Feeling the Rain – Hearing the Rain

Glacier National ParkIts a sound I do not hear that often here in Texas. The pitter-patter of drops against the roof of the house. Rain is one of those sounds I absolutely love. Unfortunately, the rain comes along with some sporadic lightning this morning as well. I am all too aware that being outside when lightning is around can be a dangerous thing. I remember at one mountainous location, a group of friends and I stopped to walk along a rather scenic area. We could see the rain-clouds boiling up the edge of the mountain, shooting high above our heads. Occasionally, we would be pelted by huge, cold rain drops as we walked along. About two-hundred yards from the cars, all of our hair started to slowly rise in the air.  Not from the wind, but from the static electricity in the air. We knew right then and there that it was time to head back to the car….posthaste. Rarely, do I stay outdoors when lightning is around.

This morning’s rain is a slow, cool, wet drizzle. It reminds me of the rainy days we would get in Germany. Where the rain would start out as a mist, almost as if it was coming out of those mist making machines you see at various baseball parks around the United States here. Very fine, very cool, very soaking – even though it didn’t look that way. Then, over the course of time, it would be replaced with a barrage of rain-drops, and the sound of these drops landing in the pine needles around us in the forest was a relaxing one.

The area around Kaiserslautern is riddled with tons of walking trails. Any free day that I had, I was usually found on one of these trails. Along the trails, were lots of old Roman fortifications that were in various states of ruin. Kaiserslautern was an important Roman outpost on the “frontier” — the wild Germanic tribes and the Celtic tribes in France were both nearby. So, many places were the site of walls, towers, and fortifications. The trails were essentially littered with the remains of these built-up areas. In some places, there were also small hollowed out areas and very small caves. As is typical, many of the youth in the area utilized these particular locations for their gatherings and parties – and decorated the walls with their graffiti. Leaving their testament behind for others in the future. Several times, I found myself sitting in the open mouth of one of these caves, to wait out a particularly heavy rain or the very rare occurrence of a storm with lightning.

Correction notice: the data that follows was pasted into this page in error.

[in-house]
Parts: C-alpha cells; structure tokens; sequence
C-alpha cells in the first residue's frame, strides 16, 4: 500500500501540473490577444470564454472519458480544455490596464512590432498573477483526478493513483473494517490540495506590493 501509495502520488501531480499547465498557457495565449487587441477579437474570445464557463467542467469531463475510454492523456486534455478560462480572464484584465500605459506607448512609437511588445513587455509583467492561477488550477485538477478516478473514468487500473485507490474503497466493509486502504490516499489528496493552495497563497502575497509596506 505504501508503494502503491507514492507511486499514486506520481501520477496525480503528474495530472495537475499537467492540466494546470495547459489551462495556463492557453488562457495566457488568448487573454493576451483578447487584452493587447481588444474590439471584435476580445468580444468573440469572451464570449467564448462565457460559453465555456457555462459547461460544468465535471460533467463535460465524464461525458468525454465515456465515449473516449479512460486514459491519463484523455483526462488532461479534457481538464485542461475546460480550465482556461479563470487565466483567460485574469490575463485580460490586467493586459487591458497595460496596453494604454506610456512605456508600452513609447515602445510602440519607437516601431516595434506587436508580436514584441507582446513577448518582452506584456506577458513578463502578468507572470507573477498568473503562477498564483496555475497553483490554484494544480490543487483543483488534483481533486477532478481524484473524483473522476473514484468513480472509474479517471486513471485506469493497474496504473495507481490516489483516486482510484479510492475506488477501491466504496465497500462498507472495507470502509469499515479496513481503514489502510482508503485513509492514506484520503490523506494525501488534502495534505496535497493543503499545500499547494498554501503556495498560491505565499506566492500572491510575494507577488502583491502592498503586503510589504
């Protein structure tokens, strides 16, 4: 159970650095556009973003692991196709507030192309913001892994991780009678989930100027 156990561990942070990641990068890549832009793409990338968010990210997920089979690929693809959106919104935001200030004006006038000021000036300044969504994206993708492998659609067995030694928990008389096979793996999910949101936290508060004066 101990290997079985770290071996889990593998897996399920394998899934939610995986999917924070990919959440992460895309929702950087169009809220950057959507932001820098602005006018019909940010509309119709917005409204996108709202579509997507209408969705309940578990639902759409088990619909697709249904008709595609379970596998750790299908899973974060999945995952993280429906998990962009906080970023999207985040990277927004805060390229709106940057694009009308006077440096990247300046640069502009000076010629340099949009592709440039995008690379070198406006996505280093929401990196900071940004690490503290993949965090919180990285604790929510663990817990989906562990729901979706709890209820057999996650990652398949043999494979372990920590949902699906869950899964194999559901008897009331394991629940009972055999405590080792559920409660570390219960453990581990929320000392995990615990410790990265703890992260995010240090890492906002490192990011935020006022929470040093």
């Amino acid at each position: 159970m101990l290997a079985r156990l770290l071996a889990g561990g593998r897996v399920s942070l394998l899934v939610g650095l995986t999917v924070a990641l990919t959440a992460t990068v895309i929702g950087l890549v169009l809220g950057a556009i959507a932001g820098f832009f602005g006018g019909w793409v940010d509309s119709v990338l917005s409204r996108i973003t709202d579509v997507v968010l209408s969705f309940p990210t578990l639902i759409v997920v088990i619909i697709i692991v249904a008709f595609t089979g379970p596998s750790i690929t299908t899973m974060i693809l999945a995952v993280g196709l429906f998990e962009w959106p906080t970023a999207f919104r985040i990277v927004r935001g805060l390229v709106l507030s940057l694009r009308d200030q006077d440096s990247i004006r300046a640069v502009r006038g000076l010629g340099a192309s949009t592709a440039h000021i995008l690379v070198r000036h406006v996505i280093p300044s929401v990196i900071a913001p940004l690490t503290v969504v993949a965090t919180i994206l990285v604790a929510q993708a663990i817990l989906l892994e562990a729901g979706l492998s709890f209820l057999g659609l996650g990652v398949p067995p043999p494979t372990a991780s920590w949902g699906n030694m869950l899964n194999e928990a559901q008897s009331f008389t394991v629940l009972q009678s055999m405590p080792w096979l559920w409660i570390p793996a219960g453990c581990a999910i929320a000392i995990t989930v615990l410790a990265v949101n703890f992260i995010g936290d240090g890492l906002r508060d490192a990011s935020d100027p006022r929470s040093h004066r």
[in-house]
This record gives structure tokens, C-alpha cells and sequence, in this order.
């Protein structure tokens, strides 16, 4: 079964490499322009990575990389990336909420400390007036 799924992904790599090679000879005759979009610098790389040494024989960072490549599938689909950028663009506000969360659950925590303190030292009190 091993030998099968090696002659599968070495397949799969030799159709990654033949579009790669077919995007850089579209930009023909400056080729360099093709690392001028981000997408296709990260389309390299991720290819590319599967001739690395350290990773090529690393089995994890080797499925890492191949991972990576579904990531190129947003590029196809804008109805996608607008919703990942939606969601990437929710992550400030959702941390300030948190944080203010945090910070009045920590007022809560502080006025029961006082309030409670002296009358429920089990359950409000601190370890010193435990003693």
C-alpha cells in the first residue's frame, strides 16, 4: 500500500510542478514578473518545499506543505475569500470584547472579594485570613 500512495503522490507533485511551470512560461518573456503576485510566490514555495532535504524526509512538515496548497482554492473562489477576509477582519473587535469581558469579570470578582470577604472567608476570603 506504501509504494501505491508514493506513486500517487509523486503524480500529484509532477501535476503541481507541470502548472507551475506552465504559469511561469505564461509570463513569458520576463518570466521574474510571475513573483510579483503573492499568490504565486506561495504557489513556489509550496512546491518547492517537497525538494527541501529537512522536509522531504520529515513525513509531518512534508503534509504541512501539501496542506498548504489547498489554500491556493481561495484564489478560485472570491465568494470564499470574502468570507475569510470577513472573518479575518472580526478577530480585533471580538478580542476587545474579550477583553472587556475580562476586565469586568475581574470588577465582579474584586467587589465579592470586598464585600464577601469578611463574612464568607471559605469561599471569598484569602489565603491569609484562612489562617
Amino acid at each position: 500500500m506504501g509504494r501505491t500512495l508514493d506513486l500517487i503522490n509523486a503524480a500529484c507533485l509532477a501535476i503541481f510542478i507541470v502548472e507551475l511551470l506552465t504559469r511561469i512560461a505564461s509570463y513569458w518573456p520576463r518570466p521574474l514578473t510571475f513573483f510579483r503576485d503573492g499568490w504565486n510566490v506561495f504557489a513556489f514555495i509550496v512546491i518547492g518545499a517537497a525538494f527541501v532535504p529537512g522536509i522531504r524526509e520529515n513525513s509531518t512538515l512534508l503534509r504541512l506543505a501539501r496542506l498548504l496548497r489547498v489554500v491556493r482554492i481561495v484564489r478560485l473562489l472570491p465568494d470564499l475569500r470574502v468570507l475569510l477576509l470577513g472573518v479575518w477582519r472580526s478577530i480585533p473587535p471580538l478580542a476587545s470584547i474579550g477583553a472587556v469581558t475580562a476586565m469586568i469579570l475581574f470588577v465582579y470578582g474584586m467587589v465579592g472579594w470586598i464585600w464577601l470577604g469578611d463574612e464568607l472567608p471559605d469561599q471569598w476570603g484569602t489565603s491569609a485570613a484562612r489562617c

I have very strong memories of those moments – both sitting in the cave, as well as walking in the rain while in the forests. The closest equivalent that I have found here in the United States is the forests up in Glacier National Park in Montana. But the forests in Germany are a lot different. The Spirits of the Land (SoL for the sake of typing) feel far older, and are a lot more disdainful of people than those here in the United States. Its not that the SoL are scornful of people, its more like they just do not pay much attention to people. Here in the US, I have found SoL to be far more curious about people, in general. But I am diving down a side-path here, let me get back to the experience of rain….

Like I said, its the sound of rain that I truly love. Its the perfect ointment for my soul. When I need to hear something soothing, I have several CDs full of Nature Sounds that are nothing but recordings of rain. But the recordings are nothing compared to the real thing. I have been known to walk in the rain – sometimes with an umbrella, sometimes without. A few friends have considered such actions to be “crazy” — but for me, its a wonderful experience. Sure, some folks may consider me to be cracked – but the reality is that it is a firm recharge for me. Living here in Texas, where it rains so very little and gets extraordinarily hot, I tend to resort to my recorded CDs quite a bit. But when I was stationed in Germany, I had plenty of opportunities to experience the rain. When my family lived in England during my early teens – I had plenty of rain to enjoy.

I get a lot of flak from other Pagans because I have a tendency to eschew ritual. As I have said numerous times before – my ritual happens every day. And its those everyday experiences that make each one unique. No single day is the same as the next. Sometimes, the wrinkles are small – sometimes the entire cloth is changed. But its those experiences that I get to have that connect me closer to the Gods. Its those experiences that remind me I am a part of a larger, living, changing ecosystem. In my opinion, I can choose to live outside of that ecosystem, trying to bend and tame it to my Will – or I can choose to be a part of it, find my role within it, and live each moment by reveling in its uniqueness. For me, its obvious – I choose the latter.


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